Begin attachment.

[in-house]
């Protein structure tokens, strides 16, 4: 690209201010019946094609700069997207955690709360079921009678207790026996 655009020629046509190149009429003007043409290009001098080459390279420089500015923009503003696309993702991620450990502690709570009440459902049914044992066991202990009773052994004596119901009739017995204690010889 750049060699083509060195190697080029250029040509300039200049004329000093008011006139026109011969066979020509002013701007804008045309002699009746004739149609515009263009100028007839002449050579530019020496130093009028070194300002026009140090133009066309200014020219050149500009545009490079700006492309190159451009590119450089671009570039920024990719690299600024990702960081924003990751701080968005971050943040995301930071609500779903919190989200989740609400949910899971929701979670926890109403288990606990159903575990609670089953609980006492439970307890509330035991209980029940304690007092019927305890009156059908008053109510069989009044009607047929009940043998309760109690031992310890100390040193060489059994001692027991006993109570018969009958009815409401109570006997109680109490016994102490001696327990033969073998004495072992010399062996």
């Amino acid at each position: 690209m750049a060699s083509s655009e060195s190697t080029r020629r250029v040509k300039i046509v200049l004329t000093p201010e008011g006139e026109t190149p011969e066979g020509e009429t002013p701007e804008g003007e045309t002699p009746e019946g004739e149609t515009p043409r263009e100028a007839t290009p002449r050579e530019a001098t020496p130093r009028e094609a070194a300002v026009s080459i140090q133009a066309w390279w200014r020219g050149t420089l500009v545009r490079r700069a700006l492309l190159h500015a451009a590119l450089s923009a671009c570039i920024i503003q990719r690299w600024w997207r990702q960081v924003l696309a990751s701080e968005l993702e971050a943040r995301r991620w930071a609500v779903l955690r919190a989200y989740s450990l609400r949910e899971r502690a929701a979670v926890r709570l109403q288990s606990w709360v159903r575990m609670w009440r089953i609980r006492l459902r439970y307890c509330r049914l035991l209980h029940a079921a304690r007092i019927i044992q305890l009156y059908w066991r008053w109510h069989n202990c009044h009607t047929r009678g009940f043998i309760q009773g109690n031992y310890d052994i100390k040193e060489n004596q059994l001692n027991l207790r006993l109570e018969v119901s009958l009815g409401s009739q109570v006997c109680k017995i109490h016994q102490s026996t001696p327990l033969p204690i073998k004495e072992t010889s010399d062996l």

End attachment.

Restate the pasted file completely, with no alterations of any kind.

[in-house]
């Protein structure tokens, strides 16, 4: 690209201010019946094609700069997207955690709360079921009678207790026996 655009020629046509190149009429003007043409290009001098080459390279420089500015923009503003696309993702991620450990502690709570009440459902049914044992066991202990009773052994004596119901009739017995204690010889 750049060699083509060195190697080029250029040509300039200049004329000093008011006139026109011969066979020509002013701007804008045309002699009746004739149609515009263009100028007839002449050579530019020496130093009028070194300002026009140090133009066309200014020219050149500009545009490079700006492309190159451009590119450089671009570039920024990719690299600024990702960081924003990751701080968005971050943040995301930071609500779903919190989200989740609400949910899971929701979670926890109403288990606990159903575990609670089953609980006492439970307890509330035991209980029940304690007092019927305890009156059908008053109510069989009044009607047929009940043998309760109690031992310890100390040193060489059994001692027991006993109570018969009958009815409401109570006997109680109490016994102490001696327990033969073998004495072992010399062996």
């Amino acid at each position: 690209m750049a060699s083509s655009e060195s190697t080029r020629r250029v040509k300039i046509v200049l004329t000093p201010e008011g006139e026109t190149p011969e066979g020509e009429t002013p701007e804008g003007e045309t002699p009746e019946g004739e149609t515009p043409r263009e100028a007839t290009p002449r050579e530019a001098t020496p130093r009028e094609a070194a300002v026009s080459i140090q133009a066309w390279w200014r020219g050149t420089l500009v545009r490079r700069a700006l492309l190159h500015a451009a590119l450089s923009a671009c570039i920024i503003q990719r690299w600024w997207r990702q960081v924003l696309a990751s701080e968005l993702e971050a943040r995301r991620w930071a609500v779903l955690r919190a989200y989740s450990l609400r949910e899971r502690a929701a979670v926890r709570l109403q288990s606990w709360v159903r575990m609670w009440r089953i609980r006492l459902r439970y307890c509330r049914l035991l209980h029940a079921a304690r007092i019927i044992q305890l009156y059908w066991r008053w109510h069989n202990c009044h009607t047929r009678g009940f043998i309760q009773g109690n031992y310890d052994i100390k040193e060489n004596q059994l001692n027991l207790r006993l109570e018969v119901s009958l009815g409401s009739q109570v006997c109680k017995i109490h016994q102490s026996t001696p327990l033969p204690i073998k004495e072992t010889s010399d062996l």